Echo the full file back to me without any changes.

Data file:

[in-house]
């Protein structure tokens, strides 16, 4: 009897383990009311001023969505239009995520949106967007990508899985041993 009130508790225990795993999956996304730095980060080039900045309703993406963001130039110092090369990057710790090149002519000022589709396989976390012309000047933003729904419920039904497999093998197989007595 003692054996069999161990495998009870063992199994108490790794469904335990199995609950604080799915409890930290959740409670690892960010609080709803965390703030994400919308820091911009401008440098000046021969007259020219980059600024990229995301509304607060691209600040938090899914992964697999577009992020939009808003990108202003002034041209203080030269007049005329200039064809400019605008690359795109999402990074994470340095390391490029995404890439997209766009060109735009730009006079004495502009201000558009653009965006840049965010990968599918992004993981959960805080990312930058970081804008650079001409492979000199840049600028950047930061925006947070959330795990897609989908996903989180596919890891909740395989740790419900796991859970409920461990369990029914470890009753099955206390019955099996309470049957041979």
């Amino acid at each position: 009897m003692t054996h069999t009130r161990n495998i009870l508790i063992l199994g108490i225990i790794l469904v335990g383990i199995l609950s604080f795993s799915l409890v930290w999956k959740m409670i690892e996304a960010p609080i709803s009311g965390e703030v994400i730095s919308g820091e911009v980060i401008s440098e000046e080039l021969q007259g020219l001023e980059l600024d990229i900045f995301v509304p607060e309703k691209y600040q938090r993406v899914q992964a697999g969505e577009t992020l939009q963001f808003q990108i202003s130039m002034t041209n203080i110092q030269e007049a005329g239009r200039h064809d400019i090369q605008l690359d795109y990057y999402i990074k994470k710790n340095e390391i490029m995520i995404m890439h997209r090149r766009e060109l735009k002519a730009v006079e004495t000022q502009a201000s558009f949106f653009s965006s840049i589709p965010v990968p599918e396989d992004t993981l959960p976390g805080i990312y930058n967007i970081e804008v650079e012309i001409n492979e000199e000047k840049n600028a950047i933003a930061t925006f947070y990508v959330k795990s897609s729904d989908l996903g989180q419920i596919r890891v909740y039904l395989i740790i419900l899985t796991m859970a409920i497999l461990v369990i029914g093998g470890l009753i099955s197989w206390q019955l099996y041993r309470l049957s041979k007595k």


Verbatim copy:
[in-house]
């Protein structure tokens, strides 16, 4: 009897383990009311001023969505239009995520949106967007990508899985041993 009130508790225990795993999956996304730095980060080039900045309703993406963001130039110092090369990057710790090149002519000022589709396989976390012309000047933003729904419920039904497999093998197989007595 003692054996069999161990495998009870063992199994108490790794469904335990199995609950604080799915409890930290959740409670690892960010609080709803965390703030994400919308820091911009401008440098000046021969007259020219980059600024990229995301509304607060691209600040938090899914992964697999577009992020939009808003990108202003002034041209203080030269007049005329200039064809400019605008690359795109999402990074994470340095390391490029995404890439997209766009060109735009730009006079004495502009201000558009653009965006840049965010990968599918992004993981959960805080990312930058970081804008650079001409492979000199840049600028950047930061925006947070959330795990897609989908996903989180596919890891909740395989740790419900796991859970409920461990369990029914470890009753099955206390019955099996309470049957041979």
């Amino acid at each position: 009897m003692t054996h069999t009130r161990n495998i009870l508790i063992l199994g108490i225990i790794l469904v335990g383990i199995l609950s604080f795993s799915l409890v930290w999956k959740m409670i690892e996304a960010p609080i709803s009311g965390e703030v994400i730095s919308g820091e911009v980060i401008s440098e000046e080039l021969q007259g020219l001023e980059l600024d990229i900045f995301v509304p607060e309703k691209y600040q938090r993406v899914q992964a697999g969505e577009t992020l939009q963001f808003q990108i202003s130039m002034t041209n203080i110092q030269e007049a005329g239009r200039h064809d400019i090369q605008l690359d795109y990057y999402i990074k994470k710790n340095e390391i490029m995520i995404m890439h997209r090149r766009e060109l735009k002519a730009v006079e004495t000022q502009a201000s558009f949106f653009s965006s840049i589709p965010v990968p599918e396989d992004t993981l959960p976390g805080i990312y930058n967007i970081e804008v650079e012309i001409n492979e000199e000047k840049n600028a950047i933003a930061t925006f947070y990508v959330k795990s897609s729904d989908l996903g989180q419920i596919r890891v909740y039904l395989i740790i419900l899985t796991m859970a409920i497999l461990v369990i029914g093998g470890l009753i099955s197989w206390q019955l099996y041993r309470l049957s041979k007595k």